'There is that lovely heart to the story people can relate to'

Twin Productions brings Footloose to the Town Hall Theatre

Kevin Bacon in the 1984 film version of Footloose.

Kevin Bacon in the 1984 film version of Footloose.

FIRST FILMED in 1984 and starring Kevin Bacon, Footloose has enjoyed many a revival, being adapted for Broadway in 1998 where it ran for more then 700 performances, while 2011 saw it filmed yet again - all proof of its enduring appeal.

Galway's Twin Productions is putting on its dancing shoes next week when it stages Footloose in the Town Hall Theatre. Twin Productions’ Brian Power reveals the factors that prompted him and his brother Seán to stage it in Galway.

Footloose hasn’t been on the circuit much in recent years," he says, "but what also appealed to me about the show is that it is a heart-warming story, with a strong sense of community, and yet an undercurrent of tragedy. There is great feeling in the show and great music as well. It offers great opportunity for character actors. The show is all about a community effort and at the end of the day that is what our society is about, having everyone involved in our production.”

The plot centres on a city teenager who moves to a small town where rock music and dancing have been banned, and his rebellious spirit shakes up the populace. “The story features a father, Rev Shaw Moore, who has lost his son in a tragic accident, and his wife at home is trying to keep everything sane," he says. "The father has become distant from his daughter since the loss of his son. With all of that he has banned dancing in his local town of Bomont. There is an undercurrent of the local youth wanting to express itself through music, singing, and dancing and that has been suppressed.

'There are great songs in Footloose. I find with it that every song you hear they have strong melodies'

"Then this character, Ren, arrives from Chicago, and decides to challenge these local laws. Ren’s parents have separated and he also has lost a father, just as the reverend has lost a son. Ren opens the reverend’s eyes in relation to what he has lost and he comes to see him as a father figure while the older man sees him as a son. So there is that lovely heart to the story which people can relate to.”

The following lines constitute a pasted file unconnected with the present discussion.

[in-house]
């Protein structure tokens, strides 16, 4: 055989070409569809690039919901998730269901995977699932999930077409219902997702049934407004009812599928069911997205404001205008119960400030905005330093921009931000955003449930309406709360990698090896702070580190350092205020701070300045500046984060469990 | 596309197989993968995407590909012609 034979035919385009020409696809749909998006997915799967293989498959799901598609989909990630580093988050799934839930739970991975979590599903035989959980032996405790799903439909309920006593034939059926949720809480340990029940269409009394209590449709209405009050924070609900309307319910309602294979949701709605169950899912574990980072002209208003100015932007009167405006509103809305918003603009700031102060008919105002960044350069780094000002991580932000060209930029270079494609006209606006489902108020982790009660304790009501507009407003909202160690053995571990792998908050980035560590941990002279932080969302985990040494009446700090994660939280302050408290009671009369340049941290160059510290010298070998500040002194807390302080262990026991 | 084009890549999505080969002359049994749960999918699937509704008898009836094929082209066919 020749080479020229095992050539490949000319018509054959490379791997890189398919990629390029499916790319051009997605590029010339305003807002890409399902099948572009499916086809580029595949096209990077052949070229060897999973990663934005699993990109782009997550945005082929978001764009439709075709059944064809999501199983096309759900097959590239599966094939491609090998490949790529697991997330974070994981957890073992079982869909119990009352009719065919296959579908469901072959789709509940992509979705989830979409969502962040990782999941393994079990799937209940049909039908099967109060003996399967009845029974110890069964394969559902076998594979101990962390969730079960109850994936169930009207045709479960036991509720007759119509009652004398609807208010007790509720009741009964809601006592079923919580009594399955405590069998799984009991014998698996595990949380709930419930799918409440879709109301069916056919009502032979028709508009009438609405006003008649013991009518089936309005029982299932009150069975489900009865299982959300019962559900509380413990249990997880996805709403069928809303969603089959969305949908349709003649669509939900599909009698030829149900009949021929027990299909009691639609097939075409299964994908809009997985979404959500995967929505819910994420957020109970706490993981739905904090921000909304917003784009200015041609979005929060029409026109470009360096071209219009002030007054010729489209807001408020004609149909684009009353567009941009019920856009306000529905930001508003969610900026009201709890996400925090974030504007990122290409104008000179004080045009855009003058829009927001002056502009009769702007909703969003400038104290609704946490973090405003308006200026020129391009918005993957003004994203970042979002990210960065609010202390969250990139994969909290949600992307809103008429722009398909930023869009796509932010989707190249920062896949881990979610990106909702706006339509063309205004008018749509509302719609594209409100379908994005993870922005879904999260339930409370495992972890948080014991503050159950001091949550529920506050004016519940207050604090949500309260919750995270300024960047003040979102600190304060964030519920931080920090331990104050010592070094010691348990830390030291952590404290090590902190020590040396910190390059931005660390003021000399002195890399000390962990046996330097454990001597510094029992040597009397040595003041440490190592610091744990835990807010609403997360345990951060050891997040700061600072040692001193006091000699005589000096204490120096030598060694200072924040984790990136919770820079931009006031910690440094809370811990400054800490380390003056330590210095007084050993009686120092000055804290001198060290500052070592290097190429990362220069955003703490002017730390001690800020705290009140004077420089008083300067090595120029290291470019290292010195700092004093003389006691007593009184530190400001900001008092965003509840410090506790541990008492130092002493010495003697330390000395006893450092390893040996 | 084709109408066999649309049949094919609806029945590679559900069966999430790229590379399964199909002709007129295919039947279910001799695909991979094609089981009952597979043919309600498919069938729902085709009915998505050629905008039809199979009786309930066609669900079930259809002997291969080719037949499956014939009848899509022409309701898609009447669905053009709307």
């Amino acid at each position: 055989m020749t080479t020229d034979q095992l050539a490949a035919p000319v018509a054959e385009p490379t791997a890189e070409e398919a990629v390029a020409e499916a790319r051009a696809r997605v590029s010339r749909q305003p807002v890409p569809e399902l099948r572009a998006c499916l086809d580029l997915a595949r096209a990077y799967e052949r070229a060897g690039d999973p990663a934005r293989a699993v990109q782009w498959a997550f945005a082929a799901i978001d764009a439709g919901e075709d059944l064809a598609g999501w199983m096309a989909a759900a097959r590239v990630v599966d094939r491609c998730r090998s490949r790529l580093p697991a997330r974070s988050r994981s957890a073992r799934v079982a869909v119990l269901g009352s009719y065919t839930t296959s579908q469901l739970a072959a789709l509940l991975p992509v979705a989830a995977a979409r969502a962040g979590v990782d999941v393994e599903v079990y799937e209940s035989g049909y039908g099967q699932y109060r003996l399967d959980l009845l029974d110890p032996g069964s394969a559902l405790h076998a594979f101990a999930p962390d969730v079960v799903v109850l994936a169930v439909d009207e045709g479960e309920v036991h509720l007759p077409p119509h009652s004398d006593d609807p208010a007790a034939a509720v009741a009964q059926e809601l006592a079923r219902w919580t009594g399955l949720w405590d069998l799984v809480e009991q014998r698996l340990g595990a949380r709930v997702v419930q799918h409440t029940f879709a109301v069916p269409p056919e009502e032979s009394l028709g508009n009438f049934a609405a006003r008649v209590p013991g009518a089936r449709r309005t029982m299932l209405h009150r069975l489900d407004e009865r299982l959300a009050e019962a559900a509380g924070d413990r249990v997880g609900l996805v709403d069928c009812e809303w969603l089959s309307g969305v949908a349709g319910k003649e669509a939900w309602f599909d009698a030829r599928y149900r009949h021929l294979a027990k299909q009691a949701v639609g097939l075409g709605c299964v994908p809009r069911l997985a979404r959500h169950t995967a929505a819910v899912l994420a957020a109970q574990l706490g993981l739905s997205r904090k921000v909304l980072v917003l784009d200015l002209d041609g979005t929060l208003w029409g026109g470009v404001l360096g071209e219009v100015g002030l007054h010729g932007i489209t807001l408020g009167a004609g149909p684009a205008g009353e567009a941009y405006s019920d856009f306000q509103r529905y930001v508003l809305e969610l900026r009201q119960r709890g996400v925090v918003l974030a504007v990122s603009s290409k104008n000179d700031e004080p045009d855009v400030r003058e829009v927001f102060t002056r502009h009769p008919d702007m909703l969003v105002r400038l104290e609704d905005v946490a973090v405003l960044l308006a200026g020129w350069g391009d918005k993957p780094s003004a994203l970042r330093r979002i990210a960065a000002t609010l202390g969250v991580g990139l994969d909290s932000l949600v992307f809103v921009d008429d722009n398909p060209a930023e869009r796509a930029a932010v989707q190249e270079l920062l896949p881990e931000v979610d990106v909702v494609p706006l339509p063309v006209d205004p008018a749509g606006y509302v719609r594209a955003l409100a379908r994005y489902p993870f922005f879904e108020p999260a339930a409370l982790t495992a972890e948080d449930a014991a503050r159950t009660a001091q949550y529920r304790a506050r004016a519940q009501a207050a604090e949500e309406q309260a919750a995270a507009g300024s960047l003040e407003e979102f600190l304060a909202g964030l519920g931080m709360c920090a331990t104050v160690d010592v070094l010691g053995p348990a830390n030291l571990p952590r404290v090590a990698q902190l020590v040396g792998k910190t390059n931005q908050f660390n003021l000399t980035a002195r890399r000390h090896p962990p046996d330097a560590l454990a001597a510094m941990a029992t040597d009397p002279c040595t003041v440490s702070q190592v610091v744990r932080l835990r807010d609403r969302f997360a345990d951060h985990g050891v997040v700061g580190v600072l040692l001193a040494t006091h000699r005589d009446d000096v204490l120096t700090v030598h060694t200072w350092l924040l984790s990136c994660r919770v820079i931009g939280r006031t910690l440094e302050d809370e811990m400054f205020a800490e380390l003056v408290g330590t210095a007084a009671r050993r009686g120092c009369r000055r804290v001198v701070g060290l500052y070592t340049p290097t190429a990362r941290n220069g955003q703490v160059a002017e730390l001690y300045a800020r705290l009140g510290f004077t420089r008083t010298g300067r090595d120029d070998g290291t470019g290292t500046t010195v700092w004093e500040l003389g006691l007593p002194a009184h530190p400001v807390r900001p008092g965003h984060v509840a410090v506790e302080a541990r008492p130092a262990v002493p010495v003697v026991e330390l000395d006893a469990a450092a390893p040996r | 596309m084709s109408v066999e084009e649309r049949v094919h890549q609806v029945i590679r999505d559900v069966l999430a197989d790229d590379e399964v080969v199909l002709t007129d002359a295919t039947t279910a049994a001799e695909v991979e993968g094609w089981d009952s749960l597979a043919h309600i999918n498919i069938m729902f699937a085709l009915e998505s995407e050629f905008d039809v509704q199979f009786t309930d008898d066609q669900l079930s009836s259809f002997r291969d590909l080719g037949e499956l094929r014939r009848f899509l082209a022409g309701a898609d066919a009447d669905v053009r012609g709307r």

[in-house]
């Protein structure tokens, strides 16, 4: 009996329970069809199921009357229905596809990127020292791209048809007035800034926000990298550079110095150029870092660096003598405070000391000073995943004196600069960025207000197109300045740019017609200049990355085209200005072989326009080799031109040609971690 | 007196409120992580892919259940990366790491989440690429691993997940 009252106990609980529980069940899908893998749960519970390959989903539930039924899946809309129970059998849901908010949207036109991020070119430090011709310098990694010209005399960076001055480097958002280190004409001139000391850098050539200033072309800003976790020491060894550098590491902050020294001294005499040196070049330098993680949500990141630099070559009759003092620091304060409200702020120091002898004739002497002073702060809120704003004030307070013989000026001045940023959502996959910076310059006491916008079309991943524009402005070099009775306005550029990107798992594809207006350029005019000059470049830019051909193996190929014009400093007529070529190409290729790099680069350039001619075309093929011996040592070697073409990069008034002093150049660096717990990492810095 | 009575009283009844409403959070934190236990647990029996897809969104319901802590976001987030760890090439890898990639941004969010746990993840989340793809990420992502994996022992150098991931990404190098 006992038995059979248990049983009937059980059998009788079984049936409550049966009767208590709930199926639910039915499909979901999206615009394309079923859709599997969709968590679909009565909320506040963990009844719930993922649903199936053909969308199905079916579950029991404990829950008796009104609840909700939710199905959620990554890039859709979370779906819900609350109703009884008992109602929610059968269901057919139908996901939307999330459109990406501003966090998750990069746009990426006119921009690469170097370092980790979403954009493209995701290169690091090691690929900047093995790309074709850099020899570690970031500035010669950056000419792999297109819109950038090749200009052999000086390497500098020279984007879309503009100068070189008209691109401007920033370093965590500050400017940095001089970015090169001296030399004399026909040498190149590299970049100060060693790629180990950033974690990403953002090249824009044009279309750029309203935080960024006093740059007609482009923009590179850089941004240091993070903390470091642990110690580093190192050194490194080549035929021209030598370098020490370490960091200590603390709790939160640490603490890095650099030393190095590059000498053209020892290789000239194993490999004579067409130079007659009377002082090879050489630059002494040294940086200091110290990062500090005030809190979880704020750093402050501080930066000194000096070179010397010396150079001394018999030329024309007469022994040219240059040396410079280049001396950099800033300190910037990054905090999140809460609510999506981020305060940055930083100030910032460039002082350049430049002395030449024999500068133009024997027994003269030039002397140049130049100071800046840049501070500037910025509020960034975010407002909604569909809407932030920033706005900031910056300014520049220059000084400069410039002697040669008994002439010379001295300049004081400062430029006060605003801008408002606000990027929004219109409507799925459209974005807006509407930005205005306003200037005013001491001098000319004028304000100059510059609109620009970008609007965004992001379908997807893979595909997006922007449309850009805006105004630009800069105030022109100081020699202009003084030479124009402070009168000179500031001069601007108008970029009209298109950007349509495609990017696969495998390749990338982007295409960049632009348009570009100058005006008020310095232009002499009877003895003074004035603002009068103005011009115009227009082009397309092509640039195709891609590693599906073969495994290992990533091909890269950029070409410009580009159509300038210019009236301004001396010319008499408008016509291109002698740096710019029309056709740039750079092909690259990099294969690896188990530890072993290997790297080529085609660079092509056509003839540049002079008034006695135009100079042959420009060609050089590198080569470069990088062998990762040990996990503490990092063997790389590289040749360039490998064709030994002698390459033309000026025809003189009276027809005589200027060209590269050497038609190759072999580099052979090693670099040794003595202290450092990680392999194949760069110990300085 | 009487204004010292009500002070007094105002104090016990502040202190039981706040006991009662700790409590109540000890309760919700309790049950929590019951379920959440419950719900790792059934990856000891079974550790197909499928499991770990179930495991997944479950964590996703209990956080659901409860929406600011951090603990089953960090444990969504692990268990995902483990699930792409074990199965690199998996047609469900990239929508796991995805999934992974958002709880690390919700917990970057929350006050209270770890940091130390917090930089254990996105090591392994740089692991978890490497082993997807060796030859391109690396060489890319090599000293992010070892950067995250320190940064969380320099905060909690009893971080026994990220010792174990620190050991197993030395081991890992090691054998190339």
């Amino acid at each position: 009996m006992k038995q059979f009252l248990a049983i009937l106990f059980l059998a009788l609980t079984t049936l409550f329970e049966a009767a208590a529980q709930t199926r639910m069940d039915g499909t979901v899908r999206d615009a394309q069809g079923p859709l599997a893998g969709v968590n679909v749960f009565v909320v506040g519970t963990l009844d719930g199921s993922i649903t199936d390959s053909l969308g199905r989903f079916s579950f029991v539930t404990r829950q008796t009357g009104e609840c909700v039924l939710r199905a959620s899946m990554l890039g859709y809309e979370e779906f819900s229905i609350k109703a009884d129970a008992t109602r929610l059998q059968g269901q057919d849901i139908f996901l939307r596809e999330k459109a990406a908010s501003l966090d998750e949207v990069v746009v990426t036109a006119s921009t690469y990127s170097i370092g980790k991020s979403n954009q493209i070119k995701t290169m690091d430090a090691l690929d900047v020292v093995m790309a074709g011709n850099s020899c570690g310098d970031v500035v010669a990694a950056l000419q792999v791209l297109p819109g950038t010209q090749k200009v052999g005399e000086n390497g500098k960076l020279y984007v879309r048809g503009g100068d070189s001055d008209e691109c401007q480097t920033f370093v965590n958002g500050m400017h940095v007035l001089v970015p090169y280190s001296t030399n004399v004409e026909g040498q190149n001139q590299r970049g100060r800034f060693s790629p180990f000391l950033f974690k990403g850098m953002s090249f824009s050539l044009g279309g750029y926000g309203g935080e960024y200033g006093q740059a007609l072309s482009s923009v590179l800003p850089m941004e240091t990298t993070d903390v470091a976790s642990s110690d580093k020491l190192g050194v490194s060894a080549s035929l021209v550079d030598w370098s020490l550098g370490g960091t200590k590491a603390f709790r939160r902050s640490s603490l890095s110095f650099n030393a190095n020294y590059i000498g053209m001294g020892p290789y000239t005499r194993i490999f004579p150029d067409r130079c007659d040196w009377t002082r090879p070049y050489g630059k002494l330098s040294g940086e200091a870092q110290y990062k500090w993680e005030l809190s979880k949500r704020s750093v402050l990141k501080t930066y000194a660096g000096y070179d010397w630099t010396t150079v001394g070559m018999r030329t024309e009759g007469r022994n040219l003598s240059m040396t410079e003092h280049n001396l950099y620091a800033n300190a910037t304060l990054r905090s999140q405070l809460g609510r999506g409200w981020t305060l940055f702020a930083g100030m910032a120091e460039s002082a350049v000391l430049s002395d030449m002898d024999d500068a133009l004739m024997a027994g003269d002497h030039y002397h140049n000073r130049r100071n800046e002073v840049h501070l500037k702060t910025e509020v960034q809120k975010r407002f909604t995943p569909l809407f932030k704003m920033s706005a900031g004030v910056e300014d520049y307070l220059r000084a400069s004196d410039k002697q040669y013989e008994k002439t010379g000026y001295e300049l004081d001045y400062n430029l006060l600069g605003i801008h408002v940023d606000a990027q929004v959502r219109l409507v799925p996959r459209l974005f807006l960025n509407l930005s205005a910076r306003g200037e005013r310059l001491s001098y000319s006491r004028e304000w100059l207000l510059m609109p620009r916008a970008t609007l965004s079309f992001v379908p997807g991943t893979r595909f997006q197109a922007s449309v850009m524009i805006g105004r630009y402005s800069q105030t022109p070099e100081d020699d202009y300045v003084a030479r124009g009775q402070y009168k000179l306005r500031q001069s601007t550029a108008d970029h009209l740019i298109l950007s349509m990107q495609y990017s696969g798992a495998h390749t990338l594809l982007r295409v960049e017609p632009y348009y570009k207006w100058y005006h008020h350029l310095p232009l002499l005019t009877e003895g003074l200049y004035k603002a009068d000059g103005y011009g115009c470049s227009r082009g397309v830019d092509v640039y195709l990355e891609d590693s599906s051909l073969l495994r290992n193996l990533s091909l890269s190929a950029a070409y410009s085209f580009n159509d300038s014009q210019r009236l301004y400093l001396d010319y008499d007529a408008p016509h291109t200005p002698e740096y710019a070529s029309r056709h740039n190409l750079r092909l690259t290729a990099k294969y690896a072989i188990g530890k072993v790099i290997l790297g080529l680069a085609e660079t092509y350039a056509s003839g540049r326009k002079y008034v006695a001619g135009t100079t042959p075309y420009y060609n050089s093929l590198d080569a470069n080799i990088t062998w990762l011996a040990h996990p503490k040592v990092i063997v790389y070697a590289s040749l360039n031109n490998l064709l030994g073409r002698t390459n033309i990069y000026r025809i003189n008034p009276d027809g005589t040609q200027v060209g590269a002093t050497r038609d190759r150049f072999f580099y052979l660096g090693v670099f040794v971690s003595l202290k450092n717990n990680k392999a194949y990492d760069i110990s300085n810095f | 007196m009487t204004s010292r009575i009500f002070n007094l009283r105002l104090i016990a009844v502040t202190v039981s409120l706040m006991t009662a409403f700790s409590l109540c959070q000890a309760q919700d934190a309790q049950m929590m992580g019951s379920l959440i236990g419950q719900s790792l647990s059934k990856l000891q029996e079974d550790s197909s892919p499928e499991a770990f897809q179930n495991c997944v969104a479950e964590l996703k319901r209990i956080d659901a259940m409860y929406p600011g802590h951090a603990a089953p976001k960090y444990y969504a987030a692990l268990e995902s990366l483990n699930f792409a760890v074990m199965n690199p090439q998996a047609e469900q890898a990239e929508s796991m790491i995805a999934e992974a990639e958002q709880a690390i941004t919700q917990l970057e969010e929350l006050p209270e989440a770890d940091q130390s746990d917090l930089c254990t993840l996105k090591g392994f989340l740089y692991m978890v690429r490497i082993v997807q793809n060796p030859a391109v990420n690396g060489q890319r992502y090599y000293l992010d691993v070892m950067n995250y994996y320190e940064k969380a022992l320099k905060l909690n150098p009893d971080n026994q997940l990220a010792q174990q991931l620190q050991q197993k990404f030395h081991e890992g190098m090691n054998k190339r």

footloose

There are some differences between the film and stage versions. Power outlines these and cites some of the hit songs audiences will enjoy. “The movie was remade in 2011 and there are songs in the newer movie that are not in the stage version," he says. "What I find with the stage version is that the movie songs worked more as backing tracks, so the recent movie was more focused on the drama of the story than the stage version, which has a good mix of singing and dancing. There are great songs in the show like ‘Footloose’ itself, ‘Holding Out For A Hero’, ‘Let’s Hear It For The Boy’, and ‘Almost Paradise’, a love song between Ren and Rev Shaw’s daughter, but all the other songs are also very catchy. I find with it that every song you hear they have strong melodies.”

'Mike Davenport is Rev Shaw and he delivers some great character acting and ballads about the loss of his son which tug at the heart strings'

The cast of Footloose features newcomers and company stalwarts of Twin Productions. “One of the main characters is Ariel Moore who is played by Eilish O’Malley who was in the recent Renmore Panto," says Power. "She is still in college and this is her first musical with us but she is very talented. Another young lad, also from college, is Conor Gormally is playing Ren and, like Eilish, he is very strong in singing, acting, and dancing, so we are blessed to have such talented young people.

"On the senior side, the mother figure of Vi Moore is played by Roisin Egenton-Lawless who has been with us for a few years and is a former Rose of Tralee winner, and Ailbhe Slevin is Ren’s mother Ethel. Mike Davenport is Rev Shaw and he delivers some great character acting and ballads about the loss of his son which tug at the heart strings. It is a show that will appeal to both young and old.”

Footloose is directed by Brian and Seán Power; musical and chorus direction is by Eoin Corcoran; choreography is by Declan J Gardiner; set designer is John Wright; and lighting design is by Paul Kelly. It runs at the Town Hall from Tuesday March 12 to Saturday 16 at 8pm, with a matinee performance at 3pm on the Saturday. Tickets are €22/20 from www.tht.ie or 091 - 569777.

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